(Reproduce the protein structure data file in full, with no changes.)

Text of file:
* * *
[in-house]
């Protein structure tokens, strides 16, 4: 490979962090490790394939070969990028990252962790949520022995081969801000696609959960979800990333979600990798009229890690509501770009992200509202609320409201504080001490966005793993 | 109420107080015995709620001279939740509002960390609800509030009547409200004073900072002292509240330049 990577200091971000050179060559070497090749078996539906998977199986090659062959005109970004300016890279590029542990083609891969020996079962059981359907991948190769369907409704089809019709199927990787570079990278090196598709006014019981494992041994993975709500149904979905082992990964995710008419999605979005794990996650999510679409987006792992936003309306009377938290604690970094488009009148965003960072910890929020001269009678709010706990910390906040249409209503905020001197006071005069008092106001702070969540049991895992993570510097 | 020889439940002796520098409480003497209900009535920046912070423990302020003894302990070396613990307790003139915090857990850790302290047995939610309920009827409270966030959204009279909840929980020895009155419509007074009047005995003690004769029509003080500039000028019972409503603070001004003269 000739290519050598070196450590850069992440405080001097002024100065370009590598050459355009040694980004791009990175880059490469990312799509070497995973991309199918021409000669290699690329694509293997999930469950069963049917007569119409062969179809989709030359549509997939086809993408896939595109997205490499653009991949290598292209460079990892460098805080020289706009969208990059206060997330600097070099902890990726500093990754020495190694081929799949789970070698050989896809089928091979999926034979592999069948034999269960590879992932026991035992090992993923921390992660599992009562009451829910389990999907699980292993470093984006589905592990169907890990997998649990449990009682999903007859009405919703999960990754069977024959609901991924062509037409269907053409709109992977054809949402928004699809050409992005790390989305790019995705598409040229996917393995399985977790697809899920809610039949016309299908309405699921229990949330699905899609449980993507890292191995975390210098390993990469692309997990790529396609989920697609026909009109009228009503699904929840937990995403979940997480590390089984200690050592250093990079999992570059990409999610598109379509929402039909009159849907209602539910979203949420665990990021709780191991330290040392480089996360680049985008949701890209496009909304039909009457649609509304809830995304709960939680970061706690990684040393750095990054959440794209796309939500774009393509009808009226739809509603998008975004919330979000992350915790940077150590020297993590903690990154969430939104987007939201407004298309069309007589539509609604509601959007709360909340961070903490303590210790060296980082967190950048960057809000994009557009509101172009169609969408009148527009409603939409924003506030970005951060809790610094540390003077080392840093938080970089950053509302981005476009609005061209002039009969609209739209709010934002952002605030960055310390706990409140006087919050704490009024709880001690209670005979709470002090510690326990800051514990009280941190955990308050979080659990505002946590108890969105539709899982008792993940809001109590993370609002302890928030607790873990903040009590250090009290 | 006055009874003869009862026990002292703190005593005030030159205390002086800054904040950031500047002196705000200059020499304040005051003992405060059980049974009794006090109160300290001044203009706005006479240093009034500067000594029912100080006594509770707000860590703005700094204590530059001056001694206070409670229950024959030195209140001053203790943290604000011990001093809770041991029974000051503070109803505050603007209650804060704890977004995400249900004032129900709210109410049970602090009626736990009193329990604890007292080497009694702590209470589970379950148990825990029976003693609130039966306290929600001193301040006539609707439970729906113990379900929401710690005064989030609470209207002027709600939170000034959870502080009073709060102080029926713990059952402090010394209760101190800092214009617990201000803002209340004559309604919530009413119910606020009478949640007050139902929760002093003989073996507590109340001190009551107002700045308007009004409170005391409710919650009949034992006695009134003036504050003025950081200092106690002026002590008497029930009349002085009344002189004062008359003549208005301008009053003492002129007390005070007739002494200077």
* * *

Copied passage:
[in-house]
């Protein structure tokens, strides 16, 4: 490979962090490790394939070969990028990252962790949520022995081969801000696609959960979800990333979600990798009229890690509501770009992200509202609320409201504080001490966005793993 | 109420107080015995709620001279939740509002960390609800509030009547409200004073900072002292509240330049 990577200091971000050179060559070497090749078996539906998977199986090659062959005109970004300016890279590029542990083609891969020996079962059981359907991948190769369907409704089809019709199927990787570079990278090196598709006014019981494992041994993975709500149904979905082992990964995710008419999605979005794990996650999510679409987006792992936003309306009377938290604690970094488009009148965003960072910890929020001269009678709010706990910390906040249409209503905020001197006071005069008092106001702070969540049991895992993570510097 | 020889439940002796520098409480003497209900009535920046912070423990302020003894302990070396613990307790003139915090857990850790302290047995939610309920009827409270966030959204009279909840929980020895009155419509007074009047005995003690004769029509003080500039000028019972409503603070001004003269 000739290519050598070196450590850069992440405080001097002024100065370009590598050459355009040694980004791009990175880059490469990312799509070497995973991309199918021409000669290699690329694509293997999930469950069963049917007569119409062969179809989709030359549509997939086809993408896939595109997205490499653009991949290598292209460079990892460098805080020289706009969208990059206060997330600097070099902890990726500093990754020495190694081929799949789970070698050989896809089928091979999926034979592999069948034999269960590879992932026991035992090992993923921390992660599992009562009451829910389990999907699980292993470093984006589905592990169907890990997998649990449990009682999903007859009405919703999960990754069977024959609901991924062509037409269907053409709109992977054809949402928004699809050409992005790390989305790019995705598409040229996917393995399985977790697809899920809610039949016309299908309405699921229990949330699905899609449980993507890292191995975390210098390993990469692309997990790529396609989920697609026909009109009228009503699904929840937990995403979940997480590390089984200690050592250093990079999992570059990409999610598109379509929402039909009159849907209602539910979203949420665990990021709780191991330290040392480089996360680049985008949701890209496009909304039909009457649609509304809830995304709960939680970061706690990684040393750095990054959440794209796309939500774009393509009808009226739809509603998008975004919330979000992350915790940077150590020297993590903690990154969430939104987007939201407004298309069309007589539509609604509601959007709360909340961070903490303590210790060296980082967190950048960057809000994009557009509101172009169609969408009148527009409603939409924003506030970005951060809790610094540390003077080392840093938080970089950053509302981005476009609005061209002039009969609209739209709010934002952002605030960055310390706990409140006087919050704490009024709880001690209670005979709470002090510690326990800051514990009280941190955990308050979080659990505002946590108890969105539709899982008792993940809001109590993370609002302890928030607790873990903040009590250090009290 | 006055009874003869009862026990002292703190005593005030030159205390002086800054904040950031500047002196705000200059020499304040005051003992405060059980049974009794006090109160300290001044203009706005006479240093009034500067000594029912100080006594509770707000860590703005700094204590530059001056001694206070409670229950024959030195209140001053203790943290604000011990001093809770041991029974000051503070109803505050603007209650804060704890977004995400249900004032129900709210109410049970602090009626736990009193329990604890007292080497009694702590209470589970379950148990825990029976003693609130039966306290929600001193301040006539609707439970729906113990379900929401710690005064989030609470209207002027709600939170000034959870502080009073709060102080029926713990059952402090010394209760101190800092214009617990201000803002209340004559309604919530009413119910606020009478949640007050139902929760002093003989073996507590109340001190009551107002700045308007009004409170005391409710919650009949034992006695009134003036504050003025950081200092106690002026002590008497029930009349002085009344002189004062008359003549208005301008009053003492002129007390005070007739002494200077």